Predicting people’s behavior is becoming big business—and increasingly feasible in an era defined by accessible information. Data crunching by Canadian Tire, for instance, recently enabled the retailer’s credit card business to create psychological profiles of its cardholders that were built upon alarmingly precise correlations. Their findings: Cardholders who purchased carbon-monoxide detectors, premium birdseed, and felt pads for the bottoms of their chair legs rarely missed a payment. On the other hand, those who bought cheap motor oil and visited a Montreal pool bar called “Sharx” were a higher risk. “If you show us what you buy, we can tell you who you are, maybe even better than you know yourself,” a former Canadian Tire exec said. 

I don’t know about you, but I find that a bit creepy.

Later on in that same article, how some U.S. companies are using this kind of information was explained….

Other industries have bolstered their bottom lines by predicting how consumers will behave, according to Super Crunchers. UPS predicts when customers are at risk of fleeing to one of its competitors, and then tries to prevent the loss with a telephone call from a salesperson. And with its “Total Rewards” card, Harrah’s casinos track everything that players win and lose, in real time, and then analyze their demographic information to calculate their “pain point”—the maximum amount of money they’re likely to be willing to lose and still come back to the casino in the future. Players who get too close to their pain point are likely to be offered a free dinner that gets them off the casino floor.

So is all of this data gathering harmless?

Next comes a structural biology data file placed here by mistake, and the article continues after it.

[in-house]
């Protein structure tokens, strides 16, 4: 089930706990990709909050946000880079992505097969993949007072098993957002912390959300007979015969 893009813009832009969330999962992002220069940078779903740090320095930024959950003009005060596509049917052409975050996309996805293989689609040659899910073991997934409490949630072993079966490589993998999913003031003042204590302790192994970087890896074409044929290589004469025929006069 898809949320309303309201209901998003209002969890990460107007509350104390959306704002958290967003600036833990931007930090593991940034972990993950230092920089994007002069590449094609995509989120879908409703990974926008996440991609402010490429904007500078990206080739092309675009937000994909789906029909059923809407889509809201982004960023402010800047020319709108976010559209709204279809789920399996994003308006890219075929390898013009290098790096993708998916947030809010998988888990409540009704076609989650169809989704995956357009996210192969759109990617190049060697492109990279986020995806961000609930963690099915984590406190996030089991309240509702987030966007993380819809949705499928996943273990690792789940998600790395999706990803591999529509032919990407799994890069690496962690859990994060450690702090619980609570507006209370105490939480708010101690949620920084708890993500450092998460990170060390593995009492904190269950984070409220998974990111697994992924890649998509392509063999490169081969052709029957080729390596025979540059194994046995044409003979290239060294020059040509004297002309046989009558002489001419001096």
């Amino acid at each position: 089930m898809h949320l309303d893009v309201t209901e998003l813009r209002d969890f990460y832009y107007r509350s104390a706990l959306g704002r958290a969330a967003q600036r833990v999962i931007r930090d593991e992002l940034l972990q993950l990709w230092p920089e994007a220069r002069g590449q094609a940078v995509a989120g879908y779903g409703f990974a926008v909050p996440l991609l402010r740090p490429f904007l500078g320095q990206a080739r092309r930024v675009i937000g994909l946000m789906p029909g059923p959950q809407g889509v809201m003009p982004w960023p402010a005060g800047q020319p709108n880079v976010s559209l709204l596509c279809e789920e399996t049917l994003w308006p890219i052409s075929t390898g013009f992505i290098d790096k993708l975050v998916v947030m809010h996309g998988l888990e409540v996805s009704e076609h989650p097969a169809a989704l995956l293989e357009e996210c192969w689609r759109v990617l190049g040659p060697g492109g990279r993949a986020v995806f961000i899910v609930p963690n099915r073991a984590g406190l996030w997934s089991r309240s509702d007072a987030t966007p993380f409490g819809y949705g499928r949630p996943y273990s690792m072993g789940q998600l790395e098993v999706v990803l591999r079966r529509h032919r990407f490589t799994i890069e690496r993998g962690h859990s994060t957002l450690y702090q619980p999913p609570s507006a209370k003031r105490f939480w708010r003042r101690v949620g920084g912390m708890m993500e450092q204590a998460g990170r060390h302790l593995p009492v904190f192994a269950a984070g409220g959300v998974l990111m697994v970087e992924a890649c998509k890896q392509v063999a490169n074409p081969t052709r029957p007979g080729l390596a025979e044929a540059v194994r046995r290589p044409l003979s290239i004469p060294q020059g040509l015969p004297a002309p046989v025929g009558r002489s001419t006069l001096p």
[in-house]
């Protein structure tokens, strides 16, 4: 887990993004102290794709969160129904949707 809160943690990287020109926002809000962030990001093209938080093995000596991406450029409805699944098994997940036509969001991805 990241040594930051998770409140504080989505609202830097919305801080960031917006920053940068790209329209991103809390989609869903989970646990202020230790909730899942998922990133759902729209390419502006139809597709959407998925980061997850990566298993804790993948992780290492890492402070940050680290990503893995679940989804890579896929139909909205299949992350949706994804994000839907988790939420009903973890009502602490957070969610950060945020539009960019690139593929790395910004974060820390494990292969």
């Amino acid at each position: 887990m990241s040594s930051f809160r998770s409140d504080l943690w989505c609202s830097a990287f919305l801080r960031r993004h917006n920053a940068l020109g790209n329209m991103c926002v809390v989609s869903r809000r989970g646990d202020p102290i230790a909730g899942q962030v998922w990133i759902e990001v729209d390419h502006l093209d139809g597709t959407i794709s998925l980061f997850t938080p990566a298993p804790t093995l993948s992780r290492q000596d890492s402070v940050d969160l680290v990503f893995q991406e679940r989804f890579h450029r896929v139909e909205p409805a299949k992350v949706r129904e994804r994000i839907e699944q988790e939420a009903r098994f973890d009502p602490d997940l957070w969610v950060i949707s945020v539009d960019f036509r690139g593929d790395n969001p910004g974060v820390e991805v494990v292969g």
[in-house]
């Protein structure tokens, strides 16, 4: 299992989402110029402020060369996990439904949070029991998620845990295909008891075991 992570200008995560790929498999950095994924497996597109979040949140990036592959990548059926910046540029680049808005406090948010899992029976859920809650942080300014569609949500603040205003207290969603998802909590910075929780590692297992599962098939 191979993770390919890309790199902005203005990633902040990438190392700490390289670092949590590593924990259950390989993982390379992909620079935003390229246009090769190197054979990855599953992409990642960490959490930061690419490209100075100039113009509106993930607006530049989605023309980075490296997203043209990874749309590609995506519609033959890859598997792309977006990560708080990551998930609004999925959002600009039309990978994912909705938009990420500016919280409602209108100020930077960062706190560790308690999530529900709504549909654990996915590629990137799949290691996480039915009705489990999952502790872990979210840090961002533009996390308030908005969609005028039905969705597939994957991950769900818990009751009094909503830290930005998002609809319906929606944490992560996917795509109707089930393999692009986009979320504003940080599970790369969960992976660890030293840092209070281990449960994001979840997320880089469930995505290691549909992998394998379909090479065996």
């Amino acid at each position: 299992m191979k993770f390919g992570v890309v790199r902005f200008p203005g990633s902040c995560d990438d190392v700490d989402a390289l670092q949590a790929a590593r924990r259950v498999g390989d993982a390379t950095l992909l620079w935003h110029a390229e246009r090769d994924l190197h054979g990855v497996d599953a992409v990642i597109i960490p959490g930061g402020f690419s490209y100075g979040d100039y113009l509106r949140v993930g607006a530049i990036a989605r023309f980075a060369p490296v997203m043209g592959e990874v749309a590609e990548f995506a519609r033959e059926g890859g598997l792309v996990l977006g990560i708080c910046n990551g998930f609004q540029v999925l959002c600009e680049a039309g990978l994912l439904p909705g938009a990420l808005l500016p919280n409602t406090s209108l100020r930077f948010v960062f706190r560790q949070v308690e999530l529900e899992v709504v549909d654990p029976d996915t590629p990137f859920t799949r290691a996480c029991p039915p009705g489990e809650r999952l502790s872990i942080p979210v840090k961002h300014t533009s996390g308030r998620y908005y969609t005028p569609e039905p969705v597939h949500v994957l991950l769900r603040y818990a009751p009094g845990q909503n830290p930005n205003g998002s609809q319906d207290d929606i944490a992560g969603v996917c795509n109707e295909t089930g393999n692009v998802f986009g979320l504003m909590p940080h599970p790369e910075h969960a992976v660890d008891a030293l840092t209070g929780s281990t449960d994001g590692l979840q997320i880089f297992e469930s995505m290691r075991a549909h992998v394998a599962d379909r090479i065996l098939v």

Does it simply make our economy more efficient?

Or is there a greater danger here?

At some point could all of our personal information be used for more insidious purposes?

One thing is for sure – this is a trend that is not going away any time soon.

As our society becomes even more integrated through the Internet, data gathering is going to become even more comprehensive.

Eventually these complicated computer algorithms will be able to make very detailed predictions about your future behavior with a very, very high degree of accuracy.

When you add government snooping into the equation, it becomes easy to see why privacy advocates are going crazy these days.

Our society is literally being transformed into a technological monitoring grid.  Virtually everything we do is monitored, tracked and recorded in some way.

If we are not very careful, eventually we could end up living in a society that is much more oppressive than anything George Orwell ever dreamed of.

So what do you think of all of this snooping, spying and data mining?

Do you believe that it is harmless or do you believe that it represents a significant threat?

Feel free to post a comment with your thoughts below….

The Financial Crisis Of 2008 Was Just A Warm Up Act For The Economic Horror Show That Is Coming

The people out there that believe that the U.S. economy is experiencing a permanent recovery and that very bright days are ahead for us should have their heads examined.  Unfortunately, what we are going through right now is simply just a period of “hopetimism” between two financial crashes.  Things may seem relatively stable right now, but it won’t last long.  The truth is that the financial crisis of 2008 was just a warm up act for the economic horror show that is coming.  Nothing really got fixed after the crash of 2008.  We are living in the biggest debt bubble in the history of the world, and it has gotten even bigger since then.  The “too big to fail” banks are larger now than they have ever been.  Americans continue to run up credit card balances like there is no tomorrow.  Tens of thousands of manufacturing facilities and millions of jobs continue to leave the country.  We continue to consume far more than we produce and we continue to become poorer as a nation.  None of the problems that caused the crisis of 2008 have been solved and we are even weaker financially than we were back then.  So why in the world are so many people so optimistic about the economy right now?